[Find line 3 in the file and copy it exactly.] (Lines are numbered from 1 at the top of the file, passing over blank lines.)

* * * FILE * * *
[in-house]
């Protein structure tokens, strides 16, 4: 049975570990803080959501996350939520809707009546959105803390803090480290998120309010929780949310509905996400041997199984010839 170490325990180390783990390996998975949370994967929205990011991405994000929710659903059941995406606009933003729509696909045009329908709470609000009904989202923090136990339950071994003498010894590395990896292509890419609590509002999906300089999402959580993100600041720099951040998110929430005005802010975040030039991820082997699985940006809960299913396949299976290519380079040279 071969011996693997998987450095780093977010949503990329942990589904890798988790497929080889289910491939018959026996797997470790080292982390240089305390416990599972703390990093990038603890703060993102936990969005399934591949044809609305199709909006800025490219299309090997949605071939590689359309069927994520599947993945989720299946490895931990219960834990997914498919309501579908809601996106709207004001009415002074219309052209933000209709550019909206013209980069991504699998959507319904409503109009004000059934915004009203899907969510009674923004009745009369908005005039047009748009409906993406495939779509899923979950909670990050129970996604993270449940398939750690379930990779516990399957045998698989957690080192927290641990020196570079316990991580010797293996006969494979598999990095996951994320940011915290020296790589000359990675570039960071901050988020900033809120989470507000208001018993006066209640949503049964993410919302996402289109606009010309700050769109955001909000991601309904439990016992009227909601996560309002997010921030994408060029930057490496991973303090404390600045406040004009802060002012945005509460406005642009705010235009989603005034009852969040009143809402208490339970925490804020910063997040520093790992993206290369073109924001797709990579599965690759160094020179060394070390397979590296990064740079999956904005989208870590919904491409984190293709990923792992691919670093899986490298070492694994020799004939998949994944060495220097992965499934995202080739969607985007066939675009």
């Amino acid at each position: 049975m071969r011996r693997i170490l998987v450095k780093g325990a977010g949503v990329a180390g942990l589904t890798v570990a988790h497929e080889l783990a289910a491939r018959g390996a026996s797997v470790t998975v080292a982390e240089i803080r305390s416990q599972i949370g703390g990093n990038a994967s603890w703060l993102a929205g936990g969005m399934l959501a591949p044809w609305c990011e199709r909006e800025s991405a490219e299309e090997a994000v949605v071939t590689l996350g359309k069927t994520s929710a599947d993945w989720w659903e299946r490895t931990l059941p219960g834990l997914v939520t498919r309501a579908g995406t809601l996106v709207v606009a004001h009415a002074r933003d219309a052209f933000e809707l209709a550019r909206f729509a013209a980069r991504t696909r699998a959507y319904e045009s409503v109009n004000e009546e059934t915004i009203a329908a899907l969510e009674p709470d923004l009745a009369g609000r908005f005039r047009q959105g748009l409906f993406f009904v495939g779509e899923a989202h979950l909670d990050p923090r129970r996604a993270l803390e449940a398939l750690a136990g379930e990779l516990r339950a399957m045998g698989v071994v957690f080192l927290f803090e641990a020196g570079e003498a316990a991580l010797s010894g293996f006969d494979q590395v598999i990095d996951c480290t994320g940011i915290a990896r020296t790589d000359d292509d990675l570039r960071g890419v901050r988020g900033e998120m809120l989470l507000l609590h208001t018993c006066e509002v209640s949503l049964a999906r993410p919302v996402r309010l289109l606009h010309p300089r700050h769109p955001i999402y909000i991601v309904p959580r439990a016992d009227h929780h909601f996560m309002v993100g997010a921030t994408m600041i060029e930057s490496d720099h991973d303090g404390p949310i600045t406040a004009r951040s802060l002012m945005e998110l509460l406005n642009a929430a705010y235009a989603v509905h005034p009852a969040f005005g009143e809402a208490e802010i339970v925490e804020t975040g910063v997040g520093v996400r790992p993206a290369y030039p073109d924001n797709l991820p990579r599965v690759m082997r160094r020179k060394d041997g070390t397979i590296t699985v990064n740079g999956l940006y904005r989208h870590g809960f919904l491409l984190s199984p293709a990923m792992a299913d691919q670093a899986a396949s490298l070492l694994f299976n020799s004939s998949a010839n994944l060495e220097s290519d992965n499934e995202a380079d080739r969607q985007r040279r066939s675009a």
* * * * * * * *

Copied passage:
């Amino acid at each position: 049975m071969r011996r693997i170490l998987v450095k780093g325990a977010g949503v990329a180390g942990l589904t890798v570990a988790h497929e080889l783990a289910a491939r018959g390996a026996s797997v470790t998975v080292a982390e240089i803080r305390s416990q599972i949370g703390g990093n990038a994967s603890w703060l993102a929205g936990g969005m399934l959501a591949p044809w609305c990011e199709r909006e800025s991405a490219e299309e090997a994000v949605v071939t590689l996350g359309k069927t994520s929710a599947d993945w989720w659903e299946r490895t931990l059941p219960g834990l997914v939520t498919r309501a579908g995406t809601l996106v709207v606009a004001h009415a002074r933003d219309a052209f933000e809707l209709a550019r909206f729509a013209a980069r991504t696909r699998a959507y319904e045009s409503v109009n004000e009546e059934t915004i009203a329908a899907l969510e009674p709470d923004l009745a009369g609000r908005f005039r047009q959105g748009l409906f993406f009904v495939g779509e899923a989202h979950l909670d990050p923090r129970r996604a993270l803390e449940a398939l750690a136990g379930e990779l516990r339950a399957m045998g698989v071994v957690f080192l927290f803090e641990a020196g570079e003498a316990a991580l010797s010894g293996f006969d494979q590395v598999i990095d996951c480290t994320g940011i915290a990896r020296t790589d000359d292509d990675l570039r960071g890419v901050r988020g900033e998120m809120l989470l507000l609590h208001t018993c006066e509002v209640s949503l049964a999906r993410p919302v996402r309010l289109l606009h010309p300089r700050h769109p955001i999402y909000i991601v309904p959580r439990a016992d009227h929780h909601f996560m309002v993100g997010a921030t994408m600041i060029e930057s490496d720099h991973d303090g404390p949310i600045t406040a004009r951040s802060l002012m945005e998110l509460l406005n642009a929430a705010y235009a989603v509905h005034p009852a969040f005005g009143e809402a208490e802010i339970v925490e804020t975040g910063v997040g520093v996400r790992p993206a290369y030039p073109d924001n797709l991820p990579r599965v690759m082997r160094r020179k060394d041997g070390t397979i590296t699985v990064n740079g999956l940006y904005r989208h870590g809960f919904l491409l984190s199984p293709a990923m792992a299913d691919q670093a899986a396949s490298l070492l694994f299976n020799s004939s998949a010839n994944l060495e220097s290519d992965n499934e995202a380079d080739r969607q985007r040279r066939s675009a």